ASU’s redesign of Computing and Information Literacy is moving along extremely well. The spring 2008 pilot used a combination of models: 1) a Replacement Model with one optional class meeting per week coupled with an interactive lab session, and 2) a Fully Online Model. Although optional lectures were available as planned, only a small percentage of the students actually attended. As the team anticipated, most learning occurred in the interactive labs and through the online activities. Student evaluations were quite positive about the new model in contrast to what had been highly negative opinions about the traditional course. The pilot redesign included more challenging course content than the traditional, yet students earned more A’s (68%) in the redesign than in the traditional (38%). (The same instructor taught both versions of the course using the same grading criteria.) This redesign will move to full implementation in fall 2008. Although students will enroll for either the online or hybrid section, all students will effectively be in one large section. Students may either come to the optional lectures and face-to-face labs, or they may do all of the work online. To learn more, contact Toni Farley at

ASU’s redesign of General Chemistry, using the Supplemental Model, focuses on redesigning recitation sessions and online homework which are integrated with all of the course content and are mandatory. Because lectures are not required, the team decided that developing consistency in those aspects of the course which are mandatory would lead to greater overall student success. The overall mean scores on hourly exams and the final exam were higher in the spring 2008 redesign pilot than in the spring 2007 traditional sections (increasing from 55% to 64% on the final exam.) Performance on eleven common questions on the final exams that covered topics specifically expected to be covered in the recitations was higher in the redesign at the .056 significance level. The pilot provided good information to the team so that they can revise the recitation activities to have greater student impact. One change from the original plan was to use adjunct faculty rather than TAs to lead the recitations since the adjuncts provided greater personnel consistency and were easier to train. In addition, adjuncts cost less than TAs. To learn more, contact Janet Bond-Robinson at

ASU’s redesign of Introduction to Geology, using the Replacement Model, is on track. The team developed several dozen movies and interactive exercises and quizzes which were part of the pilots conducted in spring 2008 and summer 2008. In the spring pilot, quizzes were only offered online; in the summer pilot, some quizzes were given in class, providing greater interaction for students. There was no significant difference in scores on five hourly exams in the traditional and redesigned sections. Thus, reducing class time did not affect students’ overall performance on in-class exams. The results of the pilots, while very encouraging, indicated areas of the online content and delivery that can be improved, and some adjustments in the way the online activities are structured will be made. The redesign will be fully deployed to all four sections of 220 students each offered in fall 2008. To learn more, contact Julia Johnson at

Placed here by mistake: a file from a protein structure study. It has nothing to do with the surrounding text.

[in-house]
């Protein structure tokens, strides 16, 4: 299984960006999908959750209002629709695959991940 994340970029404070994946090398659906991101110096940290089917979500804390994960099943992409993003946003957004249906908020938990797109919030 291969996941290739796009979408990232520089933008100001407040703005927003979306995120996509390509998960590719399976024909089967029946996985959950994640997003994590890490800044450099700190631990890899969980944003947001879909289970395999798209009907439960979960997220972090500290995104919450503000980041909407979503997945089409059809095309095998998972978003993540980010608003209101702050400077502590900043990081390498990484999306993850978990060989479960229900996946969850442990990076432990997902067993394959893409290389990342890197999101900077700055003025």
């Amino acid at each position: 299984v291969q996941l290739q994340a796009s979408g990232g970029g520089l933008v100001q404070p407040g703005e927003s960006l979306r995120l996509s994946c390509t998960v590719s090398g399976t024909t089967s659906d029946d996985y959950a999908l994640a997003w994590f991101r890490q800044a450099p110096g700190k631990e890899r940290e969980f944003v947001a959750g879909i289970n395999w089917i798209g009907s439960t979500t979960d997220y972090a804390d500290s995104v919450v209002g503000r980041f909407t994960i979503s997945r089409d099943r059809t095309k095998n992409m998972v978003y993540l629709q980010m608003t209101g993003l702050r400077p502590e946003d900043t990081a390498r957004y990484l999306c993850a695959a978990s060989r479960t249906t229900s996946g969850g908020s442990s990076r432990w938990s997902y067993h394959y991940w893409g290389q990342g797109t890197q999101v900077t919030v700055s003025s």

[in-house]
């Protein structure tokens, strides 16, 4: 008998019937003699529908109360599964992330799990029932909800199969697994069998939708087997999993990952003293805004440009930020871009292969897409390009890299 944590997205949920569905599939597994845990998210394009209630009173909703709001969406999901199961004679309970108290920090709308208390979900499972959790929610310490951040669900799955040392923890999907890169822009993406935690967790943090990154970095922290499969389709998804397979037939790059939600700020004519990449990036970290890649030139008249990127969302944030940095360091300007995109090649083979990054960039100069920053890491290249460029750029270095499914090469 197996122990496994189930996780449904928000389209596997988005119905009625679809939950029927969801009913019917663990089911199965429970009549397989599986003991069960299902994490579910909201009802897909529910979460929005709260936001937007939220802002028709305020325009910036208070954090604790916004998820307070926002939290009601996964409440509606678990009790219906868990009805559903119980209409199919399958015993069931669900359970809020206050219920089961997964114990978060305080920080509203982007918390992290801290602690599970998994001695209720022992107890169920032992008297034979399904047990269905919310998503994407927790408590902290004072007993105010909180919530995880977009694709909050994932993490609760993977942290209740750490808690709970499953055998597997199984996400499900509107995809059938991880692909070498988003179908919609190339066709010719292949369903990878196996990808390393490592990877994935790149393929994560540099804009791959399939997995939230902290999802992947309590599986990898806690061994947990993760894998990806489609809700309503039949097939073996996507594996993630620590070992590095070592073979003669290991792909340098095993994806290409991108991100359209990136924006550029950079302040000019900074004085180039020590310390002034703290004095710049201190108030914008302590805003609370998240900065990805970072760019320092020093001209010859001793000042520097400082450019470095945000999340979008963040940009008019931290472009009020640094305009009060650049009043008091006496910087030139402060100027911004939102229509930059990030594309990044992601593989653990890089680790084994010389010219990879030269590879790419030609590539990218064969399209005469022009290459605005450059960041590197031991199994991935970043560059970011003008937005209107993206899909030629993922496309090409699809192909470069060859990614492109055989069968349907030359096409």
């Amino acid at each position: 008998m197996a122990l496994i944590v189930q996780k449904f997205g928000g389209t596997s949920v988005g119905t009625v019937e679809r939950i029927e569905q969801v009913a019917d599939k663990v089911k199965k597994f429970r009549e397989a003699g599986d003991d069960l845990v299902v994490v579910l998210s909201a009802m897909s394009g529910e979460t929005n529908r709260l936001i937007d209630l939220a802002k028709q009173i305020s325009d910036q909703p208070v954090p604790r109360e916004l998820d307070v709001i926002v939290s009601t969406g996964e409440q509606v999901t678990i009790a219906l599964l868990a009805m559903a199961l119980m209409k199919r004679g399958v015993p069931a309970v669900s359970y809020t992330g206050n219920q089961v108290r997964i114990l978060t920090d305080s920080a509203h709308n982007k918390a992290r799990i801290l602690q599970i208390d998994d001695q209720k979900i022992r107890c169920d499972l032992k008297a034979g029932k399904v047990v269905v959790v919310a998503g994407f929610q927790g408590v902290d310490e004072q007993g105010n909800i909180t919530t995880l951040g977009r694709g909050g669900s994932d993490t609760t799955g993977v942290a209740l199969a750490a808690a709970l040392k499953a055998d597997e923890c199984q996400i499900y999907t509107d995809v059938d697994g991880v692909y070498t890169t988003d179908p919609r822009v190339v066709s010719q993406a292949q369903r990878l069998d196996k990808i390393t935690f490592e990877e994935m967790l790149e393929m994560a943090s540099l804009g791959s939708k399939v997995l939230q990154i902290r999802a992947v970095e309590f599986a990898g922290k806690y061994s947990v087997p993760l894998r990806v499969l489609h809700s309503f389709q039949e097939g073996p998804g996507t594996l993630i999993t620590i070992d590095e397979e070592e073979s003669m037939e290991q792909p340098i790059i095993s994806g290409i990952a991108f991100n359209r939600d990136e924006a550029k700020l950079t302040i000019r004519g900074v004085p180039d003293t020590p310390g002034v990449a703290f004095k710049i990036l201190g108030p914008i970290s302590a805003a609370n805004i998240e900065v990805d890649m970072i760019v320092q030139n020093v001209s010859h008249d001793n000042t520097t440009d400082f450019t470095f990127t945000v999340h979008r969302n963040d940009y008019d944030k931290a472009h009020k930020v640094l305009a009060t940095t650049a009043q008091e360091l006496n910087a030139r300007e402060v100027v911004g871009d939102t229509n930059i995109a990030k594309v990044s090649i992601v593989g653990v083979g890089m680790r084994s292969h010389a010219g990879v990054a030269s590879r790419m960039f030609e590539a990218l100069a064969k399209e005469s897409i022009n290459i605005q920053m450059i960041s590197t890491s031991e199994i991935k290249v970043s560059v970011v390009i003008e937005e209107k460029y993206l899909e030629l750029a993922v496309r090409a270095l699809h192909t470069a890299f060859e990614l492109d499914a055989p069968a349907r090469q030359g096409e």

ASU’s redesign of Organizational Management and Leadership, using the Replacement Model, is going very well. The team has increased consistency in content and assessment and developed online modules which students use to prepare for the one face-to-face class meeting each week. During spring 2008, the students in the pilot sections showed significantly higher average scores (80%) on 22 common questions on the final exam than students in the traditional course (67.4%.) Students also appeared to be more willing to engage in in-class discussions about material they had already discussed online with other students, and class attendance was higher in the redesigned section. Full implementation of the redesign in all sections will occur in fall 2008. To learn more, contact Roger Hutt at

ASU’s redesign of Public Speaking, using the Supplemental Model, allows an increase in course enrollment without requiring additional resources from the department or diminishing the quality of instruction. A key component of the redesign involves using undergraduate assistants to staff smaller lab sections, with supervision and guidance from a faculty member. The results of the spring 2008 pilot were very encouraging. The students in the redesigned course showed similar success to those in the traditional sections. The quality of the course was not compromised; the benefits of professor-student interaction remained intact; students increased their comfort and confidence in public speaking; and fewer instructional resources were used. Undergraduate training worked well, and several of the same undergraduates will be part of next year’s redesign, providing some continuity. The redesign will be fully implemented in fall 2008 with 600 students, tripling the number that would have been accommodated under the old model. To learn more, contact Meg McConnaughy at